Japanese navy all at sea

9N5A2195_2Media attention is currently focused on the freedom of navigation operation by USS Lassen (DDG 82) near Chinese reclaimed features in the South China Sea. Quill or Capture is sticking with this topical nautical theme with a brief description of a naval review held farther north.

On 18 October, the Japan Maritime Self-Defence Force (JMSDF) organised a fleet review off Tokyo’s coast, the 28th time the JMSDF has held such a naval parade. This year’s event featured 23 JMSDF warships as well as 26 aircraft representing all three services.

Also adding to the occasion were international warships from Australia, France, India, USA and, interestingly given the tensions between the two countries, South Korea. A US Navy (USN) P-8A Poseidon aircraft and US Marine Corps MV-22B Osprey also performed flypasts.

9N5A1771_2Although not officially part of the review, the Japanese armada sailed past the USN carrier USS Ronald Reagan, and Prime Minister Shinzo Abe was even helicoptered aboard. This was actually the first time for a sitting Japanese prime minister to board a US aircraft carrier.

Aboard the destroyer JS Murasame (DD 101), foreign media enjoyed blue skies and blue seas (although one Japanese videographer managed to succumb to seasickness in the perfectly calm conditions) during the fleet review.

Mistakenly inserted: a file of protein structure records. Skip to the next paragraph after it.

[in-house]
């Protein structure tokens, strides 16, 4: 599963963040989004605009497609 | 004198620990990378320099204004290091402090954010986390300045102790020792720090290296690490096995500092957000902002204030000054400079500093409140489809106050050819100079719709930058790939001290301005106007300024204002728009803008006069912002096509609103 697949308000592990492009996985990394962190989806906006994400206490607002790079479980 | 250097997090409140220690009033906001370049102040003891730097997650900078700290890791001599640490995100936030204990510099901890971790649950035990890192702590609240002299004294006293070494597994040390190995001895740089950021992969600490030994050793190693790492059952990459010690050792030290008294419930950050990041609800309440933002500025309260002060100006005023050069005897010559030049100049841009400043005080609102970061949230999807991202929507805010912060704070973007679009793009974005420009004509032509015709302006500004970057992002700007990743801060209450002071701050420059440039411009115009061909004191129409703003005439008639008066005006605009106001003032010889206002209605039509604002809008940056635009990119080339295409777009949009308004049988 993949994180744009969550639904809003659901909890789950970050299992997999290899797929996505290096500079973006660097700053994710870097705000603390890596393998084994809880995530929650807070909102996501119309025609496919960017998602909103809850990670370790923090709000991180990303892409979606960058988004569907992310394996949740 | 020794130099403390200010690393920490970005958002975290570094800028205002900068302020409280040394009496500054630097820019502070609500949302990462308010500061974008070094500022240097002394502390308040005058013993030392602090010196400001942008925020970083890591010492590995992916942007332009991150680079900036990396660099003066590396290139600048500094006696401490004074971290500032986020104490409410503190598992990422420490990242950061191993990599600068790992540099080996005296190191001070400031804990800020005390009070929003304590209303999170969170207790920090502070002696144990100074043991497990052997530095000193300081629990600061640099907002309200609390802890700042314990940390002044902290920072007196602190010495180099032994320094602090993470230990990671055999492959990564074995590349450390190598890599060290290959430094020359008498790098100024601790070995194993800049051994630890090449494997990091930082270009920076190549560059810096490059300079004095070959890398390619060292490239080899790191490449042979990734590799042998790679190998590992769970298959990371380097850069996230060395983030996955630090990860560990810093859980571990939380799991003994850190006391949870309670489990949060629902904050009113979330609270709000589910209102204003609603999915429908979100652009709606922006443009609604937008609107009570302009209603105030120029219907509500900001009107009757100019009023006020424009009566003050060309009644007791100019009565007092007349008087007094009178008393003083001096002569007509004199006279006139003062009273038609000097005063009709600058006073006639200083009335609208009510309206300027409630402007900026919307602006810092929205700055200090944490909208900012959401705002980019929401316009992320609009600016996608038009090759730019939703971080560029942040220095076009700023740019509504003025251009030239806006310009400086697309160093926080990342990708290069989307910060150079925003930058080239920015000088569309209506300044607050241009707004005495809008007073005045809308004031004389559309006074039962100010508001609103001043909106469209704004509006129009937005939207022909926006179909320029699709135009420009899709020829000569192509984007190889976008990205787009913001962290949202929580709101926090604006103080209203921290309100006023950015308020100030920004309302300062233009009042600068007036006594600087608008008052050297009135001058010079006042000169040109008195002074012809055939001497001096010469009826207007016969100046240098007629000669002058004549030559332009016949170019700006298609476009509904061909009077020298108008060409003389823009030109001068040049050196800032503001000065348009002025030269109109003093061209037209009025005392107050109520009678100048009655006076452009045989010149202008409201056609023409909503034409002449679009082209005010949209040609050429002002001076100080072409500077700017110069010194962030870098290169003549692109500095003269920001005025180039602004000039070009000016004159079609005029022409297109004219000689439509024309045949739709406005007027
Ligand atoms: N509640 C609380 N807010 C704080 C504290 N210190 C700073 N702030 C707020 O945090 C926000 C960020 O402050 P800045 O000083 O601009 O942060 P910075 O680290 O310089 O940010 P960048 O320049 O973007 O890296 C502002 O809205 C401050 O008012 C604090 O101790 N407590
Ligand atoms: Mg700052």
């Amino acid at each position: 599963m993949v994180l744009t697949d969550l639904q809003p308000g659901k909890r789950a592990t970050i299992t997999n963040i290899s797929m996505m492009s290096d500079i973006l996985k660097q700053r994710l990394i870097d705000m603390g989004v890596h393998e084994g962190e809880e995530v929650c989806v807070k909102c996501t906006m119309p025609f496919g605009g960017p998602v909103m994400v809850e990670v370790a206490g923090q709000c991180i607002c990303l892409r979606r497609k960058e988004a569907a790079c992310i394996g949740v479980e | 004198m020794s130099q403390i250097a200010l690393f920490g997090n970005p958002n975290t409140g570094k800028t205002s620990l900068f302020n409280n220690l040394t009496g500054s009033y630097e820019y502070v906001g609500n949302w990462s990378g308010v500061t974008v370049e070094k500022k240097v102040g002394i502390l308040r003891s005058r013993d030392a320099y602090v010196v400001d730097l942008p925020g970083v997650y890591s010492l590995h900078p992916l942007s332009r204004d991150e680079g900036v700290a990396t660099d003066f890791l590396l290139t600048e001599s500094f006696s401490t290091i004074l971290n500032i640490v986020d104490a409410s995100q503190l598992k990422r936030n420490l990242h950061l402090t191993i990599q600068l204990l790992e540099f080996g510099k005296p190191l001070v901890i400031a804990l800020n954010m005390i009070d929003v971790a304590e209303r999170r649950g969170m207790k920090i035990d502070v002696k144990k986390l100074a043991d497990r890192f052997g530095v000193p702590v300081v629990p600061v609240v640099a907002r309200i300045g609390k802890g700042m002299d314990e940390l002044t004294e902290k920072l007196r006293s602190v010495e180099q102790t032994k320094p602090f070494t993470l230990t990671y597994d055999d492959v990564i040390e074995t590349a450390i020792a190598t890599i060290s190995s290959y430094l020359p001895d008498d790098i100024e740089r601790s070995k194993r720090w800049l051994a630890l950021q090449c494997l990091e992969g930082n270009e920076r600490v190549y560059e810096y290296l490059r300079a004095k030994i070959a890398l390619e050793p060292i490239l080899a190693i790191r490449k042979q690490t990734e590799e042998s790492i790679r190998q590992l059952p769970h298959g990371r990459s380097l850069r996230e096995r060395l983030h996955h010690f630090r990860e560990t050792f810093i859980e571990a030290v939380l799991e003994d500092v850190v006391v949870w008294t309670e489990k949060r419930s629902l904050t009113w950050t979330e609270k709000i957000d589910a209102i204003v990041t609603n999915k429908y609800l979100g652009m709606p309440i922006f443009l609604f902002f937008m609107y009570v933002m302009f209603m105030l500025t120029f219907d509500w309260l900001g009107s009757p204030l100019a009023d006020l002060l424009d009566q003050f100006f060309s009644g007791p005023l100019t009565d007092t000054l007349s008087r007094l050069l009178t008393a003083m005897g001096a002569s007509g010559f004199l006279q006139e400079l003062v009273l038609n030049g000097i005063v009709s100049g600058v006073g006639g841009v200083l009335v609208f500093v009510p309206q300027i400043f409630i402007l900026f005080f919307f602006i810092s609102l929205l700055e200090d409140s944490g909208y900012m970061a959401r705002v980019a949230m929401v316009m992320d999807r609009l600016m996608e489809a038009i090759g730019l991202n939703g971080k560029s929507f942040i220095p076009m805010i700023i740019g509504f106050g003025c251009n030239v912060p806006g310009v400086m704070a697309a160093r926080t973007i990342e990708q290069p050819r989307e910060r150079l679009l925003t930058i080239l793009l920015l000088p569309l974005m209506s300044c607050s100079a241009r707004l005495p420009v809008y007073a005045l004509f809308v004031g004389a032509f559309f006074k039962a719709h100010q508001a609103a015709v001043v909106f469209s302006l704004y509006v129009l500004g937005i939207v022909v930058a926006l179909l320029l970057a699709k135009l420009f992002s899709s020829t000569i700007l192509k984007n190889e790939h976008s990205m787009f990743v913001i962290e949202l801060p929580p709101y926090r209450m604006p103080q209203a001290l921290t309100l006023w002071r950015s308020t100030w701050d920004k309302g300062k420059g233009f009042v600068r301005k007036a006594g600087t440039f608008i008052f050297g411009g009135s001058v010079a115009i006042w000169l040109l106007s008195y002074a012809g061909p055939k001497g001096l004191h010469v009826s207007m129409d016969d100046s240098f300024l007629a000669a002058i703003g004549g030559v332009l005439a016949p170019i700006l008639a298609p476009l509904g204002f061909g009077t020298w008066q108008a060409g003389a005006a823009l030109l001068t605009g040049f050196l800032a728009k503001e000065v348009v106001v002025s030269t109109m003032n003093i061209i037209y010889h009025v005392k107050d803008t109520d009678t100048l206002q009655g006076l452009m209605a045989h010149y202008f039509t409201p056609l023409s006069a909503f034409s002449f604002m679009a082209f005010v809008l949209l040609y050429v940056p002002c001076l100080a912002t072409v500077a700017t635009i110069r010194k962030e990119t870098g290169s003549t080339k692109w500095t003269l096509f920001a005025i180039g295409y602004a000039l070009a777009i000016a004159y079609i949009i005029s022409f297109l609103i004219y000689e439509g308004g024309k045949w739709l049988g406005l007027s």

There were a number of dynamic demonstrations, including submarines submerging and surfacing, missile patrol boats launching anti-missile infrared decoys, and P-3C Orion aircraft dropping anti-submarine depth charges.

9N5A1837Another highlight for me was the appearance of Kawasaki P-1 maritime patrol aircraft of the JMSDF dropping flares, my first glimpse of this aircraft that is also being proffered to countries such as the UK.

A final highlight was the presence in the review of the 19,500t JS Izumo. The latter, euphemistically termed a helicopter destroyer, was commissioned on 25 March as the JMSDF’s largest ever vessel. The 248m-long ship can accommodate up to 14 helicopters.

The pictures in this blog give a (salty) taste of the JMSDF’s review…

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